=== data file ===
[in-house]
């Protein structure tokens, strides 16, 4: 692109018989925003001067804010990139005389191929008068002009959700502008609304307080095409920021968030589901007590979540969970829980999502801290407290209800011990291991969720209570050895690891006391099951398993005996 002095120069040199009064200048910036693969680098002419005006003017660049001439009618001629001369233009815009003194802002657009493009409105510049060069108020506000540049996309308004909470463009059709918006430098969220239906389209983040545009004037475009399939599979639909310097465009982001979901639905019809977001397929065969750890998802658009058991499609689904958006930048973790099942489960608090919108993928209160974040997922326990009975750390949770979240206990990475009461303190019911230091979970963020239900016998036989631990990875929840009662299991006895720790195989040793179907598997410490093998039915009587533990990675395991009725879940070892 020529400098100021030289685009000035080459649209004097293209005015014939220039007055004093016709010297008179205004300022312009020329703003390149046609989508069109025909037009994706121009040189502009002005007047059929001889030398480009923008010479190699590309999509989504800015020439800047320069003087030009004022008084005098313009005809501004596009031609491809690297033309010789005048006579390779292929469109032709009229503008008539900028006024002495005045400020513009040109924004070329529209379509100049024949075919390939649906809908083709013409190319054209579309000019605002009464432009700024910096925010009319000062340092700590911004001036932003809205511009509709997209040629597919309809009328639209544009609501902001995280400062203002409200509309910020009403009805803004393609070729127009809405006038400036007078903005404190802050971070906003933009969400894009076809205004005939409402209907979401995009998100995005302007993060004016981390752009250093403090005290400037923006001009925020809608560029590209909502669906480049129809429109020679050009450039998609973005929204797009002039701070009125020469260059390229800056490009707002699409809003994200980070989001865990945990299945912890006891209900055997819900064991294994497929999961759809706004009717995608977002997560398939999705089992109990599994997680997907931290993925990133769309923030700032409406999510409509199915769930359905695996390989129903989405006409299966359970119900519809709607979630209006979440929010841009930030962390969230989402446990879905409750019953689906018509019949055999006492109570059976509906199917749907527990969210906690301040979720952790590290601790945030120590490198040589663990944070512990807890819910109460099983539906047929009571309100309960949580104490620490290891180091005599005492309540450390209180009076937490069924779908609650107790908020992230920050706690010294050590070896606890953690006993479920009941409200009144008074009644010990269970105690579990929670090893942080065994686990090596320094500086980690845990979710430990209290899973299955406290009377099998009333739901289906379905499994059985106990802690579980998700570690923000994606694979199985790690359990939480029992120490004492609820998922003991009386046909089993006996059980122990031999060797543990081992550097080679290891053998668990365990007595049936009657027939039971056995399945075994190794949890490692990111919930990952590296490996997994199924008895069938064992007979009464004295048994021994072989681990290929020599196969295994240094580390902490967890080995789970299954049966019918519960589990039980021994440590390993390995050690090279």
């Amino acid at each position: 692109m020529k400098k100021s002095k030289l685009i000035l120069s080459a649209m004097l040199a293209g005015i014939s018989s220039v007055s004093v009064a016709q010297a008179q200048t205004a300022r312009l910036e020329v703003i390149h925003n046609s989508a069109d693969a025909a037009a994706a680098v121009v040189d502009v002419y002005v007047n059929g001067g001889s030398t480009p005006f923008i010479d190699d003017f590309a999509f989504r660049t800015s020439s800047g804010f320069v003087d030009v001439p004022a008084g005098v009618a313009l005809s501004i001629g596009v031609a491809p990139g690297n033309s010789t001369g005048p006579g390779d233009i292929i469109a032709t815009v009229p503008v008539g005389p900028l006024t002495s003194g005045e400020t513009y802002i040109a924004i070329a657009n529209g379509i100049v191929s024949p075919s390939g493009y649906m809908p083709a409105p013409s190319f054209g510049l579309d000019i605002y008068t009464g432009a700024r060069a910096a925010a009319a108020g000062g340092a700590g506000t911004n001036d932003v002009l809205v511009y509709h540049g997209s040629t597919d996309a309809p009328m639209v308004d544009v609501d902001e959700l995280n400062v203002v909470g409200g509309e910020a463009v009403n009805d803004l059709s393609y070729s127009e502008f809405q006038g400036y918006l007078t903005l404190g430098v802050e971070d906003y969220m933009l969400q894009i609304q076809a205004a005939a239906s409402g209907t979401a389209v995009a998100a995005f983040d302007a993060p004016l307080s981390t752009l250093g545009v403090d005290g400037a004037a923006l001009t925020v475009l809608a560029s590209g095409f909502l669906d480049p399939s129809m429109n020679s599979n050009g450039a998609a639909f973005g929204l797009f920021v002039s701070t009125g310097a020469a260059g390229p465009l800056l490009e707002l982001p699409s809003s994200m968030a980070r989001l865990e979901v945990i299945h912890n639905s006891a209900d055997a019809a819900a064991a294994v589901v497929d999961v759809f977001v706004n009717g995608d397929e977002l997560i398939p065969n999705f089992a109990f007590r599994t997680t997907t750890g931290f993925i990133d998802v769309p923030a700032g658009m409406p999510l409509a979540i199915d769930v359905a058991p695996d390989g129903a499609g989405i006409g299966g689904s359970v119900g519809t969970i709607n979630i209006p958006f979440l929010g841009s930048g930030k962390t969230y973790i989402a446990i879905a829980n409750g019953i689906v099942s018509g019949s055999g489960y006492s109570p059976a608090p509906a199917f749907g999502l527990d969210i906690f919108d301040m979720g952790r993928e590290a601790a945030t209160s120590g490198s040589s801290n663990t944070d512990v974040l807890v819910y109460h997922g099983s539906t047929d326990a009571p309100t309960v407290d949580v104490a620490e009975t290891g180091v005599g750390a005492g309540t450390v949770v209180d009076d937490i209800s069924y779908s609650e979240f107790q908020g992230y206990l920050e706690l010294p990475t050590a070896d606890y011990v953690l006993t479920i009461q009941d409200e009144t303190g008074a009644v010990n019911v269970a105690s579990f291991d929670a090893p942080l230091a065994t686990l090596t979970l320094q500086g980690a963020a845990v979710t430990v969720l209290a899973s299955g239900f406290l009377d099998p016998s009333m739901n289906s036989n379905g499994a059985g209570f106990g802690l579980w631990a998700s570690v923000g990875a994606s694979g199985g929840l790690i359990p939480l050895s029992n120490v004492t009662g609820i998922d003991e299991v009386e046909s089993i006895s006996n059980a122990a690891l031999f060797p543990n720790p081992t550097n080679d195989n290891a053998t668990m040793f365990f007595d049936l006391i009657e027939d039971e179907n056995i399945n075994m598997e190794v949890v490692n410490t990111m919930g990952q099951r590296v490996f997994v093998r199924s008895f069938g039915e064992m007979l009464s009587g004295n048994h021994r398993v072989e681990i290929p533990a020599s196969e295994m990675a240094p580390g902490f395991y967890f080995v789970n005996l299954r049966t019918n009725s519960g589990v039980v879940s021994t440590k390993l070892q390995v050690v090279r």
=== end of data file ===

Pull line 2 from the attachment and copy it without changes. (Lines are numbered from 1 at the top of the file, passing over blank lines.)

């Protein structure tokens, strides 16, 4: 692109018989925003001067804010990139005389191929008068002009959700502008609304307080095409920021968030589901007590979540969970829980999502801290407290209800011990291991969720209570050895690891006391099951398993005996 002095120069040199009064200048910036693969680098002419005006003017660049001439009618001629001369233009815009003194802002657009493009409105510049060069108020506000540049996309308004909470463009059709918006430098969220239906389209983040545009004037475009399939599979639909310097465009982001979901639905019809977001397929065969750890998802658009058991499609689904958006930048973790099942489960608090919108993928209160974040997922326990009975750390949770979240206990990475009461303190019911230091979970963020239900016998036989631990990875929840009662299991006895720790195989040793179907598997410490093998039915009587533990990675395991009725879940070892 020529400098100021030289685009000035080459649209004097293209005015014939220039007055004093016709010297008179205004300022312009020329703003390149046609989508069109025909037009994706121009040189502009002005007047059929001889030398480009923008010479190699590309999509989504800015020439800047320069003087030009004022008084005098313009005809501004596009031609491809690297033309010789005048006579390779292929469109032709009229503008008539900028006024002495005045400020513009040109924004070329529209379509100049024949075919390939649906809908083709013409190319054209579309000019605002009464432009700024910096925010009319000062340092700590911004001036932003809205511009509709997209040629597919309809009328639209544009609501902001995280400062203002409200509309910020009403009805803004393609070729127009809405006038400036007078903005404190802050971070906003933009969400894009076809205004005939409402209907979401995009998100995005302007993060004016981390752009250093403090005290400037923006001009925020809608560029590209909502669906480049129809429109020679050009450039998609973005929204797009002039701070009125020469260059390229800056490009707002699409809003994200980070989001865990945990299945912890006891209900055997819900064991294994497929999961759809706004009717995608977002997560398939999705089992109990599994997680997907931290993925990133769309923030700032409406999510409509199915769930359905695996390989129903989405006409299966359970119900519809709607979630209006979440929010841009930030962390969230989402446990879905409750019953689906018509019949055999006492109570059976509906199917749907527990969210906690301040979720952790590290601790945030120590490198040589663990944070512990807890819910109460099983539906047929009571309100309960949580104490620490290891180091005599005492309540450390209180009076937490069924779908609650107790908020992230920050706690010294050590070896606890953690006993479920009941409200009144008074009644010990269970105690579990929670090893942080065994686990090596320094500086980690845990979710430990209290899973299955406290009377099998009333739901289906379905499994059985106990802690579980998700570690923000994606694979199985790690359990939480029992120490004492609820998922003991009386046909089993006996059980122990031999060797543990081992550097080679290891053998668990365990007595049936009657027939039971056995399945075994190794949890490692990111919930990952590296490996997994199924008895069938064992007979009464004295048994021994072989681990290929020599196969295994240094580390902490967890080995789970299954049966019918519960589990039980021994440590390993390995050690090279």